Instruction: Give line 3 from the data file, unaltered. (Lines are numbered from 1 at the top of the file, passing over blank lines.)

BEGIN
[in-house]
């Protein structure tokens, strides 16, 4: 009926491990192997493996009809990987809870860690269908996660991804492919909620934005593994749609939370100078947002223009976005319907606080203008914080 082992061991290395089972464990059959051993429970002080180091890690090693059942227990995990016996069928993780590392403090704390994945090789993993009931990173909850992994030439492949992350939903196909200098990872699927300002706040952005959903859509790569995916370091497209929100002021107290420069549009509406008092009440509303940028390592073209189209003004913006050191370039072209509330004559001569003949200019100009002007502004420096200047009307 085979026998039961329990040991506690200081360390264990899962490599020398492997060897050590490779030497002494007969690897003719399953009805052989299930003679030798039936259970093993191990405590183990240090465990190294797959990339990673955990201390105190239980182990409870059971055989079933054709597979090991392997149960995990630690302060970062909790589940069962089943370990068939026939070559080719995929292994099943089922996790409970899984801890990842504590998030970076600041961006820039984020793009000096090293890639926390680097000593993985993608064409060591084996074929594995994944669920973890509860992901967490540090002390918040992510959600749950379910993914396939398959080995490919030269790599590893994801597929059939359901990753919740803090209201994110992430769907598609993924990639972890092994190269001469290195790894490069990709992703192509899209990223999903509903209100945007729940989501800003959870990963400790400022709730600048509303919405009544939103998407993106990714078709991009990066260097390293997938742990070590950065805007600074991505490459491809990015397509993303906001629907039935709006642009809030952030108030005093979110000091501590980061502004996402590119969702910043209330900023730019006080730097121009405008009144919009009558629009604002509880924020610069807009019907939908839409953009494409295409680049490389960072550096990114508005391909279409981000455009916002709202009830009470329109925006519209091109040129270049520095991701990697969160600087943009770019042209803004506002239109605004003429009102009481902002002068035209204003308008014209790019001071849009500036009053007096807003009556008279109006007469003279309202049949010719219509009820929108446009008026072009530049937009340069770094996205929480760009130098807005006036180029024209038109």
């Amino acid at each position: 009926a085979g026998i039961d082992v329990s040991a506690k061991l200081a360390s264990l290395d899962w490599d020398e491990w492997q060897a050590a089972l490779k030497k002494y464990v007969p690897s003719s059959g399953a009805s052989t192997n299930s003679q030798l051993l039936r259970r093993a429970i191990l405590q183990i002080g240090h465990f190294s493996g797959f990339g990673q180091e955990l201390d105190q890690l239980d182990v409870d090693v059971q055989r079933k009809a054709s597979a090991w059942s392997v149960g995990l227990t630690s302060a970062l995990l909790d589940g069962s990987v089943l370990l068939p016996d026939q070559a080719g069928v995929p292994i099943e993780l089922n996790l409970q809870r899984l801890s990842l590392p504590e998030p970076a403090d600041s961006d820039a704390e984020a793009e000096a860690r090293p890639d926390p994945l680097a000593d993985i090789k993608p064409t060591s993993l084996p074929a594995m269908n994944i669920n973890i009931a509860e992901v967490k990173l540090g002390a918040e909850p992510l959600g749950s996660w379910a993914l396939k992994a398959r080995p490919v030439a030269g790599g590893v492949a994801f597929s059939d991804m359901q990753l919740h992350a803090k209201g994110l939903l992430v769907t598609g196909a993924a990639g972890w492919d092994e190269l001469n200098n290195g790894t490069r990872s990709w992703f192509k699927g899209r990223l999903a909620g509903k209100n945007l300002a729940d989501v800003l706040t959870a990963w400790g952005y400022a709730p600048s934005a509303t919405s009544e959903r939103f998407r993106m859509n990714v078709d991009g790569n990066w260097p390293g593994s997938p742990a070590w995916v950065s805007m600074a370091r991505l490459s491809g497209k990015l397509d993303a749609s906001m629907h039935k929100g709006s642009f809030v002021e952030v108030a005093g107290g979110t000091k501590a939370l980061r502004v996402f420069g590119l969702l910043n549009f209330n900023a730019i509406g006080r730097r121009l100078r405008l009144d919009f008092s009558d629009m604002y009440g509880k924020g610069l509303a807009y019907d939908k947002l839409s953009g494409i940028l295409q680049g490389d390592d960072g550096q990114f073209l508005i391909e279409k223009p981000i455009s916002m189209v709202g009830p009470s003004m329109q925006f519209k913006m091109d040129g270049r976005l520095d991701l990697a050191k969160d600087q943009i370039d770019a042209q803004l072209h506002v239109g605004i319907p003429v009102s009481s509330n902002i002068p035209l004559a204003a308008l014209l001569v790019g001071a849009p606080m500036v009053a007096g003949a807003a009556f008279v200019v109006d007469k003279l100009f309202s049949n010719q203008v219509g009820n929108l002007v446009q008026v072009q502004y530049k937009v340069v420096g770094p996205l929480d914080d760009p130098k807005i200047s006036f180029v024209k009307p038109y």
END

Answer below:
């Amino acid at each position: 009926a085979g026998i039961d082992v329990s040991a506690k061991l200081a360390s264990l290395d899962w490599d020398e491990w492997q060897a050590a089972l490779k030497k002494y464990v007969p690897s003719s059959g399953a009805s052989t192997n299930s003679q030798l051993l039936r259970r093993a429970i191990l405590q183990i002080g240090h465990f190294s493996g797959f990339g990673q180091e955990l201390d105190q890690l239980d182990v409870d090693v059971q055989r079933k009809a054709s597979a090991w059942s392997v149960g995990l227990t630690s302060a970062l995990l909790d589940g069962s990987v089943l370990l068939p016996d026939q070559a080719g069928v995929p292994i099943e993780l089922n996790l409970q809870r899984l801890s990842l590392p504590e998030p970076a403090d600041s961006d820039a704390e984020a793009e000096a860690r090293p890639d926390p994945l680097a000593d993985i090789k993608p064409t060591s993993l084996p074929a594995m269908n994944i669920n973890i009931a509860e992901v967490k990173l540090g002390a918040e909850p992510l959600g749950s996660w379910a993914l396939k992994a398959r080995p490919v030439a030269g790599g590893v492949a994801f597929s059939d991804m359901q990753l919740h992350a803090k209201g994110l939903l992430v769907t598609g196909a993924a990639g972890w492919d092994e190269l001469n200098n290195g790894t490069r990872s990709w992703f192509k699927g899209r990223l999903a909620g509903k209100n945007l300002a729940d989501v800003l706040t959870a990963w400790g952005y400022a709730p600048s934005a509303t919405s009544e959903r939103f998407r993106m859509n990714v078709d991009g790569n990066w260097p390293g593994s997938p742990a070590w995916v950065s805007m600074a370091r991505l490459s491809g497209k990015l397509d993303a749609s906001m629907h039935k929100g709006s642009f809030v002021e952030v108030a005093g107290g979110t000091k501590a939370l980061r502004v996402f420069g590119l969702l910043n549009f209330n900023a730019i509406g006080r730097r121009l100078r405008l009144d919009f008092s009558d629009m604002y009440g509880k924020g610069l509303a807009y019907d939908k947002l839409s953009g494409i940028l295409q680049g490389d390592d960072g550096q990114f073209l508005i391909e279409k223009p981000i455009s916002m189209v709202g009830p009470s003004m329109q925006f519209k913006m091109d040129g270049r976005l520095d991701l990697a050191k969160d600087q943009i370039d770019a042209q803004l072209h506002v239109g605004i319907p003429v009102s009481s509330n902002i002068p035209l004559a204003a308008l014209l001569v790019g001071a849009p606080m500036v009053a007096g003949a807003a009556f008279v200019v109006d007469k003279l100009f309202s049949n010719q203008v219509g009820n929108l002007v446009q008026v072009q502004y530049k937009v340069v420096g770094p996205l929480d914080d760009p130098k807005i200047s006036f180029v024209k009307p038109y």